WASHINGTON, Aug 1 (Reuters) - Detroit-based General Motors Co emerged from two days of Democratic debates in its hometown largely unscathed as 2020 White House hopefuls largely passed up an opportunity to criticize it for significant job cuts in recent months.
The largest U.S. automaker has come under fierce criticism from Republicans and Democrats alike for months after its November announcement that it would end production at five North American assembly plants and eliminate about 14,700 jobs. It had been bracing for searing attacks when Democrats descended on Detroit for the second round of debates on Tuesday and Wednesday.
GM even sent out fact sheets to reporters touting the company’s U.S. employment and its $23 billion in investments in U.S. facilities since 2009.
And on Tuesday, Democratic National Committee chairman Tom Perez held a news conference outside GM’s Warren transmission plant just north of Detroit that is ending operations on Thursday “to highlight Trump’s “broken promises.” In October 2016, Trump came to Warren and said: “If I’m elected, you won’t lose one plant. ... You’re going to have jobs again.”
But the automaker was hardly mentioned and largely avoided most direct criticism.
Not one candidate mentioned GM by name on the first night, even as a moderator specifically asked South Bend, Indiana, Mayor Pete Buttigieg about GM’s job cuts and what his plan was for retraining workers.
He answered that beyond job training, workers in gig economy jobs should be allowed to “unionize, because a gig is a job and a worker is a worker.”
Julian Castro, a former San Antonio mayor and top U.S. housing official, on Wednesday noted GM’s job cuts as an example of the economic uncertainty facing the country, but stopped short of leveling more direct criticism at the automaker.
“Go and just ask the folks that just received notice that they are going to get laid off by General Motors, or ask the many folks who are sleeping on the streets in big cities and small towns across the United States, or ask fast-food workers that I joined a couple of weeks ago that are working for minimum wage and can’t provide for their families or pay the rent,” Castro said.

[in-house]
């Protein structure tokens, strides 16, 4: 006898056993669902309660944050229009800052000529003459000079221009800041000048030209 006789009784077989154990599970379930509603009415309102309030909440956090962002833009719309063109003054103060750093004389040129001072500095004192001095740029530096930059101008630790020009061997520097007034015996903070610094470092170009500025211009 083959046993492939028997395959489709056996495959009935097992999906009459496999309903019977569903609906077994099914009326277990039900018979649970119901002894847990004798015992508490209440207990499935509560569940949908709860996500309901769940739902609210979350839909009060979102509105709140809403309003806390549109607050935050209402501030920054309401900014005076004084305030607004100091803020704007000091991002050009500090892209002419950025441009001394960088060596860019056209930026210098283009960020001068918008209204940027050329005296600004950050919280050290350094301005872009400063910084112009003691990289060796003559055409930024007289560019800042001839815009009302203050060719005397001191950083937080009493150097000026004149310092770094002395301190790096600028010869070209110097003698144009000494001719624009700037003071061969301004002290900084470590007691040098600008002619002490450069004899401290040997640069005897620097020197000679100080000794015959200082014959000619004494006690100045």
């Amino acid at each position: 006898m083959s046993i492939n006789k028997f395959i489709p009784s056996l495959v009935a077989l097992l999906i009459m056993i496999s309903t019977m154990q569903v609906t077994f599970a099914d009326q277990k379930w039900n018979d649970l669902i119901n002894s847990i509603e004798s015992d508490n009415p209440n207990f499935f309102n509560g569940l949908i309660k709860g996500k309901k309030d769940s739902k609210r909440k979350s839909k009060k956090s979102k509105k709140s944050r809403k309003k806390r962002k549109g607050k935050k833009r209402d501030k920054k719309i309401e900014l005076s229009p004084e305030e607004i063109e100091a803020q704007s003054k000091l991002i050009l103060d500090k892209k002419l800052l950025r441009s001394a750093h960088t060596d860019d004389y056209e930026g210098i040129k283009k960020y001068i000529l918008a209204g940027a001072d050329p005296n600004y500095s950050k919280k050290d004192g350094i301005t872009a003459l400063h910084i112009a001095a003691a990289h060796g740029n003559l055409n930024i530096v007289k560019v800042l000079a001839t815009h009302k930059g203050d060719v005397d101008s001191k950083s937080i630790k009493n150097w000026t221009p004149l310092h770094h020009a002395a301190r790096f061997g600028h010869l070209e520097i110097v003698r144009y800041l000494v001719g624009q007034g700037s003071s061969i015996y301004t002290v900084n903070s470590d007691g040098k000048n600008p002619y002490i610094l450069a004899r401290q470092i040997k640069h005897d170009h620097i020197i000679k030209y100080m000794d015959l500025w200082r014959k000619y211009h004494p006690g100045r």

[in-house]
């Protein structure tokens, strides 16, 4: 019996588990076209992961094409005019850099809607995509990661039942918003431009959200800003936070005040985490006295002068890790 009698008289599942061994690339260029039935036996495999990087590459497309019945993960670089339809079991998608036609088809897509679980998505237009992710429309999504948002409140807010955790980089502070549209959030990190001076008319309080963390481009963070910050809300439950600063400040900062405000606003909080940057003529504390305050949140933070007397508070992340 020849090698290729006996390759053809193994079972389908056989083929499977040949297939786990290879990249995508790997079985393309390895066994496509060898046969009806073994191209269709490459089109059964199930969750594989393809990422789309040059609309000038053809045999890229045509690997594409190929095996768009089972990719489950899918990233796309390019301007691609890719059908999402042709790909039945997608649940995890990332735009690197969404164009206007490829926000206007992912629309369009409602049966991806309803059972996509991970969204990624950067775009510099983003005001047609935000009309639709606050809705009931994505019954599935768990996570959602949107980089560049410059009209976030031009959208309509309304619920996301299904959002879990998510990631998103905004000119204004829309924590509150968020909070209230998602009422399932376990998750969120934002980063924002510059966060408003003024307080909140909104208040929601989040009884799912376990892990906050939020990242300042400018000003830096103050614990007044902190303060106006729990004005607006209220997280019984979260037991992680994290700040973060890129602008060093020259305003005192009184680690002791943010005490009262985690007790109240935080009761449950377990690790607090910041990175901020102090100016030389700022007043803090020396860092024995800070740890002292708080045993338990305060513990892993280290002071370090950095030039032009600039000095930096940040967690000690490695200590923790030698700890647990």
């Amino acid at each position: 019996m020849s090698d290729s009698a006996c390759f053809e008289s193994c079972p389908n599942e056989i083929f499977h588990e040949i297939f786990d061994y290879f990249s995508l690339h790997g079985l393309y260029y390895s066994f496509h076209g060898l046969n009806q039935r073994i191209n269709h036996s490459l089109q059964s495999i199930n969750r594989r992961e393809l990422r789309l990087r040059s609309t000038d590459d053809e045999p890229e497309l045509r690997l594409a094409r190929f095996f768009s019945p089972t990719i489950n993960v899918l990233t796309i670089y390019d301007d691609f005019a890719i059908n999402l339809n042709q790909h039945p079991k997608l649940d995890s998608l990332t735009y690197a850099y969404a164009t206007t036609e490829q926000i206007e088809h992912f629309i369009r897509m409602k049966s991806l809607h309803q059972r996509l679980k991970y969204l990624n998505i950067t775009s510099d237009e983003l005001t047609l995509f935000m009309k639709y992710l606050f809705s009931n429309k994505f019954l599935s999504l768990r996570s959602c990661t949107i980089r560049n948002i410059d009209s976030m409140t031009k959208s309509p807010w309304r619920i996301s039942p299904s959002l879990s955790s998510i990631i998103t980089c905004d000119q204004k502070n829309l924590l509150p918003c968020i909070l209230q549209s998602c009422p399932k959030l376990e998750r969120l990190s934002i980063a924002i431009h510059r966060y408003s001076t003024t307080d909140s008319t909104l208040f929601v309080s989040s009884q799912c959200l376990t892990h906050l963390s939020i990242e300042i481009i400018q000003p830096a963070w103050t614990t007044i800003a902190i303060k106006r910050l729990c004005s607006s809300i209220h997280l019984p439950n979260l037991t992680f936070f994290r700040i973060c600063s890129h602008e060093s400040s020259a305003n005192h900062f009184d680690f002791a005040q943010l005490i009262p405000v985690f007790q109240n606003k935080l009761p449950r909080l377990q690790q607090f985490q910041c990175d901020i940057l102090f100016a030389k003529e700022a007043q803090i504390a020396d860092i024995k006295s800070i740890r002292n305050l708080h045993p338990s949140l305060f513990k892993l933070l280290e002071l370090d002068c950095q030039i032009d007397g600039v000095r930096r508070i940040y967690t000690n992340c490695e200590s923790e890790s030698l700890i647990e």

And when former Vice President Joe Biden brought up GM, it was not about the job reductions but to remind the voters in Michigan of the 2009 GM bailout under the administration of then-President Barack Obama, to whom he served as No. 2 for eight years.
“I was part of the organization — and within our administration — that pushed bailing General Motors out, saving tens of thousands of jobs here in this state,” Biden said on Wednesday, the second night of back-to-back debates.
At times the candidates referenced job losses in the auto sector or manufacturing jobs that have disappeared because of automation but mostly skipped direct references to GM, whose headquarters is a few blocks from where the debates were held.
“If you go to a factory here in Michigan, you will not find wall-to-wall immigrants; you will find wall-to-wall robots and machines,” said entrepreneur and philanthropist Andrew Yang.
According to government data, U.S. and foreign auto manufacturers have added about 25,000 U.S. jobs since the start of 2017.
For its part, GM said in the fact sheet distributed to reporters that it is adding more than 2,000 additional jobs at other U.S. plants and offered jobs at other factories to nearly all the hourly workers at plants ending production — though it did not extend those offers to thousands of salaried workers who lost their jobs.
GM did not comment after the debate. (Reporting by David Shepardson in Washington; editing by Soyoung Kim and Jonathan Oatis)